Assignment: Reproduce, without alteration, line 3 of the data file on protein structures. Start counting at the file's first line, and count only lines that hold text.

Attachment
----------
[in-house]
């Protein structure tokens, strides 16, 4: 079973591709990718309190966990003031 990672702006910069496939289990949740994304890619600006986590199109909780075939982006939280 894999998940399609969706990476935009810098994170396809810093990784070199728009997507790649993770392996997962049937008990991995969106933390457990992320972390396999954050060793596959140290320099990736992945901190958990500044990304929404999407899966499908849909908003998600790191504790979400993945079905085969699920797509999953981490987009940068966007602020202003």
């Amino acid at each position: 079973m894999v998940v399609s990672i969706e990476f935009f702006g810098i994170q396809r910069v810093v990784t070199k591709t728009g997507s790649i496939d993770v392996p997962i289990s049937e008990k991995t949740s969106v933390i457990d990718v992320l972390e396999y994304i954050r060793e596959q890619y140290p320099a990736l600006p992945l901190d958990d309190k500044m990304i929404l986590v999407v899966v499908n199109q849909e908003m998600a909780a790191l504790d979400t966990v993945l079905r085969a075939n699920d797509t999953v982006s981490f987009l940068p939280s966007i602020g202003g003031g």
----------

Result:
């Amino acid at each position: 079973m894999v998940v399609s990672i969706e990476f935009f702006g810098i994170q396809r910069v810093v990784t070199k591709t728009g997507s790649i496939d993770v392996p997962i289990s049937e008990k991995t949740s969106v933390i457990d990718v992320l972390e396999y994304i954050r060793e596959q890619y140290p320099a990736l600006p992945l901190d958990d309190k500044m990304i929404l986590v999407v899966v499908n199109q849909e908003m998600a909780a790191l504790d979400t966990v993945l079905r085969a075939n699920d797509t999953v982006s981490f987009l940068p939280s966007i602020g202003g003031g």